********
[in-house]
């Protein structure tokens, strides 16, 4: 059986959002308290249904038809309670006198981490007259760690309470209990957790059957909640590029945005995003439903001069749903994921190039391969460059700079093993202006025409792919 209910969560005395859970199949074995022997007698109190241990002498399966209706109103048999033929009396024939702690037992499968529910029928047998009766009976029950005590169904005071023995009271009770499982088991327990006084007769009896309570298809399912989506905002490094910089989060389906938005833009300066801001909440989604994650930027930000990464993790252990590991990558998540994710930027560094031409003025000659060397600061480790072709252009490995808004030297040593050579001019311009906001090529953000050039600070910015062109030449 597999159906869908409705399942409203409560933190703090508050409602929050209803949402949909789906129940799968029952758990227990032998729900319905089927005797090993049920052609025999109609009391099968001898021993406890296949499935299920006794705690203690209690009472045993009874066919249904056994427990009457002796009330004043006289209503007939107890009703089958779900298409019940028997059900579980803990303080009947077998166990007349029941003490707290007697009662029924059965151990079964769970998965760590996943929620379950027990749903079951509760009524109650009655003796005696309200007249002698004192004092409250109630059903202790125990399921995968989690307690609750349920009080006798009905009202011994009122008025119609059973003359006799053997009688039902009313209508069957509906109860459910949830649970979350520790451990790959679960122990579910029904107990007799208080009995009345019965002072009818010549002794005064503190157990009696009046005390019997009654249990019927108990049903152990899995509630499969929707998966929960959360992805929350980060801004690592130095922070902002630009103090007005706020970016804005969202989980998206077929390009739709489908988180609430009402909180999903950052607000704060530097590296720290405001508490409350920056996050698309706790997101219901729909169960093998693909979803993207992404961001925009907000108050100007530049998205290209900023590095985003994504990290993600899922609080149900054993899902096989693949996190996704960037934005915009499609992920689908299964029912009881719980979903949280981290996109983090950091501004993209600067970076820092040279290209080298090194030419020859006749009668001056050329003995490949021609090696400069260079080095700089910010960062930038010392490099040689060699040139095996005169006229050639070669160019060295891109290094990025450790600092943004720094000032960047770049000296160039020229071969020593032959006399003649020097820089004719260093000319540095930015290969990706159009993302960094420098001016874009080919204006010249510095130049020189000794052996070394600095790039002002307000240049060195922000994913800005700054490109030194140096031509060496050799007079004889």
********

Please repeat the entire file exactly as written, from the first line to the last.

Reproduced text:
[in-house]
């Protein structure tokens, strides 16, 4: 059986959002308290249904038809309670006198981490007259760690309470209990957790059957909640590029945005995003439903001069749903994921190039391969460059700079093993202006025409792919 209910969560005395859970199949074995022997007698109190241990002498399966209706109103048999033929009396024939702690037992499968529910029928047998009766009976029950005590169904005071023995009271009770499982088991327990006084007769009896309570298809399912989506905002490094910089989060389906938005833009300066801001909440989604994650930027930000990464993790252990590991990558998540994710930027560094031409003025000659060397600061480790072709252009490995808004030297040593050579001019311009906001090529953000050039600070910015062109030449 597999159906869908409705399942409203409560933190703090508050409602929050209803949402949909789906129940799968029952758990227990032998729900319905089927005797090993049920052609025999109609009391099968001898021993406890296949499935299920006794705690203690209690009472045993009874066919249904056994427990009457002796009330004043006289209503007939107890009703089958779900298409019940028997059900579980803990303080009947077998166990007349029941003490707290007697009662029924059965151990079964769970998965760590996943929620379950027990749903079951509760009524109650009655003796005696309200007249002698004192004092409250109630059903202790125990399921995968989690307690609750349920009080006798009905009202011994009122008025119609059973003359006799053997009688039902009313209508069957509906109860459910949830649970979350520790451990790959679960122990579910029904107990007799208080009995009345019965002072009818010549002794005064503190157990009696009046005390019997009654249990019927108990049903152990899995509630499969929707998966929960959360992805929350980060801004690592130095922070902002630009103090007005706020970016804005969202989980998206077929390009739709489908988180609430009402909180999903950052607000704060530097590296720290405001508490409350920056996050698309706790997101219901729909169960093998693909979803993207992404961001925009907000108050100007530049998205290209900023590095985003994504990290993600899922609080149900054993899902096989693949996190996704960037934005915009499609992920689908299964029912009881719980979903949280981290996109983090950091501004993209600067970076820092040279290209080298090194030419020859006749009668001056050329003995490949021609090696400069260079080095700089910010960062930038010392490099040689060699040139095996005169006229050639070669160019060295891109290094990025450790600092943004720094000032960047770049000296160039020229071969020593032959006399003649020097820089004719260093000319540095930015290969990706159009993302960094420098001016874009080919204006010249510095130049020189000794052996070394600095790039002002307000240049060195922000994913800005700054490109030194140096031509060496050799007079004889």